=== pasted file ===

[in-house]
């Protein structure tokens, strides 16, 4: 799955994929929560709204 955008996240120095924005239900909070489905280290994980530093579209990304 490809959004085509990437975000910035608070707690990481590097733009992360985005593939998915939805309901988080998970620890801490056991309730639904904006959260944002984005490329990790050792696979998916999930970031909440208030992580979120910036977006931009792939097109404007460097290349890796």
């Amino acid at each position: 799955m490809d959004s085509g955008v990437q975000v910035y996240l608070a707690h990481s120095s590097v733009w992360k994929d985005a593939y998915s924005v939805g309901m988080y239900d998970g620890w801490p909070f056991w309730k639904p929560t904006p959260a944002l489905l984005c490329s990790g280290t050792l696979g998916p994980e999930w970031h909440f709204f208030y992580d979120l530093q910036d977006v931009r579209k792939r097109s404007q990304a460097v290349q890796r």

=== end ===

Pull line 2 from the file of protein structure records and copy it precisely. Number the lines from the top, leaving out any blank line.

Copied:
């Protein structure tokens, strides 16, 4: 799955994929929560709204 955008996240120095924005239900909070489905280290994980530093579209990304 490809959004085509990437975000910035608070707690990481590097733009992360985005593939998915939805309901988080998970620890801490056991309730639904904006959260944002984005490329990790050792696979998916999930970031909440208030992580979120910036977006931009792939097109404007460097290349890796």